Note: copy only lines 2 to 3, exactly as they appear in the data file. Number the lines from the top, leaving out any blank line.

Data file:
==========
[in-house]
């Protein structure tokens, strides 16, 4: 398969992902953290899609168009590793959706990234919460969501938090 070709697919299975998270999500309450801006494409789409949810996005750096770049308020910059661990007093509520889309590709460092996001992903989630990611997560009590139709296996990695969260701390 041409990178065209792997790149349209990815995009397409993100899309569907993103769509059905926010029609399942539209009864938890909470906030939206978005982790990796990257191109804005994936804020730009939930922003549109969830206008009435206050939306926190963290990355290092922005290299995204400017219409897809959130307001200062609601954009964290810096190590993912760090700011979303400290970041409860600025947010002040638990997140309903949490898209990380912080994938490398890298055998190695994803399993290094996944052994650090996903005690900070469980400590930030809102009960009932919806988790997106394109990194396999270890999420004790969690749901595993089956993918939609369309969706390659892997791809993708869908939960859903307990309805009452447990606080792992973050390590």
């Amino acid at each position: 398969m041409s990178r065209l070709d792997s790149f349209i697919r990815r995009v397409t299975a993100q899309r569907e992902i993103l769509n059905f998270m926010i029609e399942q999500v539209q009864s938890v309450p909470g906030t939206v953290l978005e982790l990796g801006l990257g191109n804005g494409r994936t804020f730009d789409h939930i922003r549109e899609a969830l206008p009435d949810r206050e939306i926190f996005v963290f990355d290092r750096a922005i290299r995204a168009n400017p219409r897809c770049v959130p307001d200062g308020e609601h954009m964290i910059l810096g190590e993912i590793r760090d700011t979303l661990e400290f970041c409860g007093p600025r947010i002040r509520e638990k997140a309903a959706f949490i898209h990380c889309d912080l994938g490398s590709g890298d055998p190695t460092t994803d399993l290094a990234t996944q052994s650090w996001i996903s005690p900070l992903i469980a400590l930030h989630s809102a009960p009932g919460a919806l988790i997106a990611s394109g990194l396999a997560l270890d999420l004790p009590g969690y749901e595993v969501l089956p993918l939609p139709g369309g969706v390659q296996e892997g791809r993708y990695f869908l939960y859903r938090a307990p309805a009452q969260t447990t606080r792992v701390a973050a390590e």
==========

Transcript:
């Protein structure tokens, strides 16, 4: 398969992902953290899609168009590793959706990234919460969501938090 070709697919299975998270999500309450801006494409789409949810996005750096770049308020910059661990007093509520889309590709460092996001992903989630990611997560009590139709296996990695969260701390 041409990178065209792997790149349209990815995009397409993100899309569907993103769509059905926010029609399942539209009864938890909470906030939206978005982790990796990257191109804005994936804020730009939930922003549109969830206008009435206050939306926190963290990355290092922005290299995204400017219409897809959130307001200062609601954009964290810096190590993912760090700011979303400290970041409860600025947010002040638990997140309903949490898209990380912080994938490398890298055998190695994803399993290094996944052994650090996903005690900070469980400590930030809102009960009932919806988790997106394109990194396999270890999420004790969690749901595993089956993918939609369309969706390659892997791809993708869908939960859903307990309805009452447990606080792992973050390590």
């Amino acid at each position: 398969m041409s990178r065209l070709d792997s790149f349209i697919r990815r995009v397409t299975a993100q899309r569907e992902i993103l769509n059905f998270m926010i029609e399942q999500v539209q009864s938890v309450p909470g906030t939206v953290l978005e982790l990796g801006l990257g191109n804005g494409r994936t804020f730009d789409h939930i922003r549109e899609a969830l206008p009435d949810r206050e939306i926190f996005v963290f990355d290092r750096a922005i290299r995204a168009n400017p219409r897809c770049v959130p307001d200062g308020e609601h954009m964290i910059l810096g190590e993912i590793r760090d700011t979303l661990e400290f970041c409860g007093p600025r947010i002040r509520e638990k997140a309903a959706f949490i898209h990380c889309d912080l994938g490398s590709g890298d055998p190695t460092t994803d399993l290094a990234t996944q052994s650090w996001i996903s005690p900070l992903i469980a400590l930030h989630s809102a009960p009932g919460a919806l988790i997106a990611s394109g990194l396999a997560l270890d999420l004790p009590g969690y749901e595993v969501l089956p993918l939609p139709g369309g969706v390659q296996e892997g791809r993708y990695f869908l939960y859903r938090a307990p309805a009452q969260t447990t606080r792992v701390a973050a390590e």